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As Pandemic Continues, Bikes Are The New Toilet Paper: They're Hard To Find

Nick Swartsell
A MoBo volunteer explains options to two shoppers at the nonprofit's annual bike sale.

Saturdays are busy at Reser Bicycle in Newport. At any given time, there are two bikes up on the rack in for repairs. Customers trickle in and out, looking for gear or a new bike.

In fact, since the pandemic, more and more people are coming in for the latter, employee Gabe Robinson says.

"I can't put a number on it, but I would say on a typical Saturday that's the majority of people coming in, they're thinking, 'I want to get back on a bike; or get a new bike or upgrade from this old mid-90s bike,' that's the vast majority of people coming in on a Saturday," says Robinson.

Owner Jason Reser says when the pandemic hit, they had a slight stutter in sales, but it was short lived. By April of last year, it was hard to keep up with demand.

"It's really the first big jump that we've seen since the '70s for cycling and I think most outdoor activities have seen an uptick in recent years," says Reser.

Nationwide, bike sales are up. NPD Group, a market research company, reported a 121% increase in adult leisure bike sales in March of 2020.

But as customers hurry in looking for a new bike, they can hit a road bump, according to Robinson. Due to high demand during the pandemic, it's been tough to keep mid-level bikes in stock.

"We'll definitely have more of the high end stuff than the entry and mid-level stuff and then more of the outlier sizes, like your extra smalls and your extra larges, but for your average size, that's where it's going to be tough to find something," he says.

Customer Michael Edwards found himself in a tough spot when he went looking for a bike.

"They just are not out there," he says. "Actually I have had a bike hitch rack on order here over a year and the bikes are just as hard to find. For some reason because of the pandemic, everyone wants to ride a bike and my size and price range are hard to find and the manufacturers or importers are just sending out what they can."

Sydney Fisher was able to find what she was looking for online.

"I actually got it on Amazon, it was about 400 bucks so it was just a starter for a nice road bike," she says.

She assembled the teal colored road bike herself. Now she's brought it into Reser because she thinks she's having an issue with the brakes. It's going to see a lot of action. Fisher isn't new to cycling but has been biking more during the pandemic, riding 20 miles a day on the Little Miami bike trail. 

"I definitely am finding more time to do it, let's be honest," she says. "I'm doing it at least five times a week rather than three. It did increase drastically for me over the pandemic. Then again, what else are you going to do with your time? And it's a freedom thing, where you're doing it socially distanced and you have that freedom while you're still in captivity, you know what I mean?"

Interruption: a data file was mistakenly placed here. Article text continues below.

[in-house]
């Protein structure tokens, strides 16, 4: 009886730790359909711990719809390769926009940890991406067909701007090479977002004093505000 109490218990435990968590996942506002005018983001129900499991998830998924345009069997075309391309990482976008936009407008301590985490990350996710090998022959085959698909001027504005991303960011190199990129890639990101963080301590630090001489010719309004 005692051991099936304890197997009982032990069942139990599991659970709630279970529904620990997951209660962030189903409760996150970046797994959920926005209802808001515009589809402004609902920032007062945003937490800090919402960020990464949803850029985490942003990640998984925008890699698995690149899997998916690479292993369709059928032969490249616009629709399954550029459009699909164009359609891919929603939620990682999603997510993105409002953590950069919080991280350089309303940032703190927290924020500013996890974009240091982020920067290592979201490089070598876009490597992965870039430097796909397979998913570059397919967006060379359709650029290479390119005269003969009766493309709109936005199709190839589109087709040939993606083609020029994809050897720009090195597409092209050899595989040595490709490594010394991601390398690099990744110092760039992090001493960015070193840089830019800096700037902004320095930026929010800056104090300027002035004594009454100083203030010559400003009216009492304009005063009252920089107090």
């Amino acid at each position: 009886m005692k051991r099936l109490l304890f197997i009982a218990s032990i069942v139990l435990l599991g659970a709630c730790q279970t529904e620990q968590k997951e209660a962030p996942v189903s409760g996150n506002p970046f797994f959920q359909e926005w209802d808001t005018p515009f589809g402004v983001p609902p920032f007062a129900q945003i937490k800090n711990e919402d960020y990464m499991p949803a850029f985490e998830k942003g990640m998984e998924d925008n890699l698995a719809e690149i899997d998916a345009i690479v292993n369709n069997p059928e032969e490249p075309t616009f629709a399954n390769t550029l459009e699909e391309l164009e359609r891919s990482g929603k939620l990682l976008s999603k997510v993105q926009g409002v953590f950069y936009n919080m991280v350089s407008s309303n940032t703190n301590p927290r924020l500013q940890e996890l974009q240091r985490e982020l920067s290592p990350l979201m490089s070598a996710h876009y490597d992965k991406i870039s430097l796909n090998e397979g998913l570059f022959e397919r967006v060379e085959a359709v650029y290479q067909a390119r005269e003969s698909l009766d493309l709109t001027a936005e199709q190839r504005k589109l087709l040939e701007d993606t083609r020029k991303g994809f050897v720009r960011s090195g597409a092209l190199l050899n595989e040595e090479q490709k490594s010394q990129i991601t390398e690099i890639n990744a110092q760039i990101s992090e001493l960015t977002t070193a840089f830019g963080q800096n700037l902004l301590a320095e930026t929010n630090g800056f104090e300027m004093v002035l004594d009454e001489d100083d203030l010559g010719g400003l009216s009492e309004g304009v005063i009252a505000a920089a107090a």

Where Cyclists Can Find An 'Abundance' Of Bikes

While Reser Bicycle can't always get every model of bike in stock, there's another organization across the river that's loaded with refurbished bikes for sale.

On a recent sunny Saturday, a line stretches around the block in Northside for MoBo's annual used bike sale.

MoBo isn't a bike shop. It's a nonprofit cooperative founded in 2007 where members pay a small annual fee for access to bike tools, parts and maintenance guidance. The spring bike sale is its big event.

It's even bigger this year due to the pandemic, longtime volunteer Katie Vogel says.

"We've seen bike shops not be able to keep bikes in stock," she says. "So our bike sale is not only our largest fundraiser for the year, it's also an opportunity to address the bicycle shortages we're seeing in regular bicycle stores."

The sale has drawn a wide variety of bike shoppers, from seasoned cyclists to budding enthusiasts just starting out.

Minnette, who asked us not to use her last name, is looking for a bike to ride with her kids, who have used their bikes to escape the monotony of being stuck at home during the pandemic.

"I grew up in the South," she says. "Our way to get out and get away from the farm was to go bike riding. We were always out on our bikes. I've noticed my daughters, just being stuck in the house all through the pandemic, as soon as they got their bikes serviced, they've not been home. They've just been riding their bikes. I was like, this is amazing and it's bringing back memories."

Marcus Donaldson, another bike sale customer, is a newer biker looking to level up to a nicer ride. He says he chose MoBo after searching in vain for a better bike at the beginning of the pandemic. He likes the organization's community focus and affordable prices.

"I've heard great things about MoBo," he says. "I've heard they foster biking community here, and I'm looking to tap into that."

MoBo volunteer Vogel says the bike sale isn’t the only opportunity for people in Greater Cincinnati to get a good used bike. The cooperative has a barn full of bikes free to members – they just need a little TLC.

"We are currently not accepting donations of bicycles because we have too many," she says. "So it's an abundance of riches here."

Vogel says that MoBo is working on selling bikes year round – they just want to see more people riding.

Selena has been working in local newsrooms since 2006.